AETIOLOGY - Traumatic

  physical mechanical single Incident
sharp / blunt,
slow / fast,
other features such as direction
      repeated, incl. vibration at different frequencies To surface structures,
or transmitted deeply.
    radiant the electromagnetic spectrum
low frequency
ledium wave
visible spectrum,
UV - a,b,c
cosmic rays

AET IOLOGY - Inflammatory

This heading is mostly a slang shorthand for "infectious", but could include chemical factors from the previous section if you prefer, especially the irritating discharge of a fistula.

Consider the various damaging organisms in a spectrum of size, namely:


These, of course, can be further subdivided to give an instant text-book of bacteriology - but that is not the aim here, which is to provide you with strategies not available elsewhere.

While still considering this subheading, we provide a second subclassification; there are more ways than one of skinning a cat or considering entities in medicine. You can have a one-dimensional list, a two-dimensional grid, or an n-dimensional matrix which just has to be considered one sub-set at a time. Here is another way of looking at AETIOLOGY -


  chronic non-specific
    specific e.g. syphilis, TB

Note that acute and chronic refer to time and not severity. Both meningitis and a pimple can be acute. Acute means "a condition which develops its characteristic clinical features in hours or a day or two", sub-acute means a time-scale of days to a couple of weeks, while chronic refers to a process developing over weeks to years. Subacute does not necessarily mean "mild", like the pain of a dubious or a wellpadded appendicitis.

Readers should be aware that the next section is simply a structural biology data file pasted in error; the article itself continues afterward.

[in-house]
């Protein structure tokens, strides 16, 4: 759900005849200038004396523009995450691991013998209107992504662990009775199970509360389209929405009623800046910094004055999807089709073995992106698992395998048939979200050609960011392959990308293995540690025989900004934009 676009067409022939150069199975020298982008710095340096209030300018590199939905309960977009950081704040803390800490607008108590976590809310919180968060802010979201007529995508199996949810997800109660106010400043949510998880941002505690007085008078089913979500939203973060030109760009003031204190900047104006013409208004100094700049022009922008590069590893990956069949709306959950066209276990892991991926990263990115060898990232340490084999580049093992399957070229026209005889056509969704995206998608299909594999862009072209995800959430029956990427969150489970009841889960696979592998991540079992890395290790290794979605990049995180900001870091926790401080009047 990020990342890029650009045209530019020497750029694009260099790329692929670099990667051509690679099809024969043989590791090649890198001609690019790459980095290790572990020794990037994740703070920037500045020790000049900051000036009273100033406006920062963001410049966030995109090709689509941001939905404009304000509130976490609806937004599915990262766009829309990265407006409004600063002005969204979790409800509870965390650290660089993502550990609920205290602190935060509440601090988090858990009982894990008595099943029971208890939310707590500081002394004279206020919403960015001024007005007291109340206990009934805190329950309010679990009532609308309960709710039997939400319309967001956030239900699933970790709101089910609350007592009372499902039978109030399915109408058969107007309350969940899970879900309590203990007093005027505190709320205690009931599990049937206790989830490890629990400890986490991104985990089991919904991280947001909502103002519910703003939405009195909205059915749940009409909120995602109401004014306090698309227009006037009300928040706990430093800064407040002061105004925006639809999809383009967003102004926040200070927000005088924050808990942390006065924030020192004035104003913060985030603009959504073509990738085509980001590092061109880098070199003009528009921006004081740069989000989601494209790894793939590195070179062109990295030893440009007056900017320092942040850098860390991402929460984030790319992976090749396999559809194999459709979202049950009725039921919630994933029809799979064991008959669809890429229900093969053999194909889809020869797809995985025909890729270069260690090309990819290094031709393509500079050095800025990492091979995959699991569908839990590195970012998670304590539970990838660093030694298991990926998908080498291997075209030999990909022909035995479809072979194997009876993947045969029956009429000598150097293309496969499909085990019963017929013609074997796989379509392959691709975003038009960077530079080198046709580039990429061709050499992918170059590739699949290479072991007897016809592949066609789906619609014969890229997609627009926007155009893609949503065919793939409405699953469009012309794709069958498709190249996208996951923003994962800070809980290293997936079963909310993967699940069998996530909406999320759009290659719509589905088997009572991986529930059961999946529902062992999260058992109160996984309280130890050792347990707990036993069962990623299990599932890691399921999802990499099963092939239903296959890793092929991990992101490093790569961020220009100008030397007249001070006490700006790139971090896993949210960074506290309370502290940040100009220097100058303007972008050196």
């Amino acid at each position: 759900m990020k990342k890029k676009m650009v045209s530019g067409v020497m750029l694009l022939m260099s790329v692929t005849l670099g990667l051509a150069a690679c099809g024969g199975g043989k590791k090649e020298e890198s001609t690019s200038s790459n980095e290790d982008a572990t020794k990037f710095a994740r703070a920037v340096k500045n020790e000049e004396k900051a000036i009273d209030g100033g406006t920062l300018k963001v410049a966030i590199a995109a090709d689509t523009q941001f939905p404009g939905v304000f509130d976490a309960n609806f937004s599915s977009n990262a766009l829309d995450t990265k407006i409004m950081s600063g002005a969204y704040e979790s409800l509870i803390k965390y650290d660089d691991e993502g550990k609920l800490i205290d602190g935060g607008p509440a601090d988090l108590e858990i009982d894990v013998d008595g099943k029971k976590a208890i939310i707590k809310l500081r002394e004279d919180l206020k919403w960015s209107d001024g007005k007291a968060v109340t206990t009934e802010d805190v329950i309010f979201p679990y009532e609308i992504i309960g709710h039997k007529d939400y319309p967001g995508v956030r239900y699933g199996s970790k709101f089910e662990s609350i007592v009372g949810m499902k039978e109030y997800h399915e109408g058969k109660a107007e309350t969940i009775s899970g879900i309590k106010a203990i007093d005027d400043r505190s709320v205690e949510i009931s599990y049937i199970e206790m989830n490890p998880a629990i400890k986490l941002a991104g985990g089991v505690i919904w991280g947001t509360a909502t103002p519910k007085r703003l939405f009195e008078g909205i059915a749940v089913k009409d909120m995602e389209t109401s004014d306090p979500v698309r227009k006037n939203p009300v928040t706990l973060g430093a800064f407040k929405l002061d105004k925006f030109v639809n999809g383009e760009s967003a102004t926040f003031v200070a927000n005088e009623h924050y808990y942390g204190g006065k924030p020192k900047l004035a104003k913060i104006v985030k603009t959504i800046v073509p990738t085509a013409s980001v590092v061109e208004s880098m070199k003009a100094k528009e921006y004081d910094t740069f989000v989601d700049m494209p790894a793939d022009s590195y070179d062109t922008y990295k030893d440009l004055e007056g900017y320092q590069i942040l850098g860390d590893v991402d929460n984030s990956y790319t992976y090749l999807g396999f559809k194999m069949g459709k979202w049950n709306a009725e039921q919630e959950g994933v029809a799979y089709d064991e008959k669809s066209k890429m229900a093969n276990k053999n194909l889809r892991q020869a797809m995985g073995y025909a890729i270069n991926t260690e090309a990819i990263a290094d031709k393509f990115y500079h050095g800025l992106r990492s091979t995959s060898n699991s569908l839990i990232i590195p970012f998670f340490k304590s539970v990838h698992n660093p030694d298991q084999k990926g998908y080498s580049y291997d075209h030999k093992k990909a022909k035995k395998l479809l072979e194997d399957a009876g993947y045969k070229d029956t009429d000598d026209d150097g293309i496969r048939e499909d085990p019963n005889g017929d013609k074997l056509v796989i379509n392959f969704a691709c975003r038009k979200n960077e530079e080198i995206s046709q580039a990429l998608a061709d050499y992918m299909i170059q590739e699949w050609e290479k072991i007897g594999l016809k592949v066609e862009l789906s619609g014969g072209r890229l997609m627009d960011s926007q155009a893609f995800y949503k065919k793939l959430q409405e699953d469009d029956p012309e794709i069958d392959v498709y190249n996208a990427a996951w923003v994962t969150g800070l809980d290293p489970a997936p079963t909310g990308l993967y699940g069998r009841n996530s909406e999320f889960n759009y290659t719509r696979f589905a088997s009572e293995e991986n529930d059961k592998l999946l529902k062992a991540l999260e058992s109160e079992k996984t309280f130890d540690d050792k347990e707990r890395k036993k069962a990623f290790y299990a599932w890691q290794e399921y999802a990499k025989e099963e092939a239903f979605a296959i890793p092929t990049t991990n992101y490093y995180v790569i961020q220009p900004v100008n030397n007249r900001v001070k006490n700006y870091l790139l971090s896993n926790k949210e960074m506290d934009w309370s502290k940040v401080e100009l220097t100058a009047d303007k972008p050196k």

What about a coronary occlusion, or rupture of a cerebral aneurysm - are these "acute"? No - they are too quick, and may best be referred to as "sudden".

At this stage we are about half-way through the subheadings for AETIOLOGY, and will just plug away at the rest of them. I hope this "check-list" approach is giving you a fresh insight into thinking about and remembering features of individual diseases.

There are even more important reasons than examinations for thinking in such terms, which I'll mention by way of a break later on.

To continue ...

AETIOLOGY - Neoplastic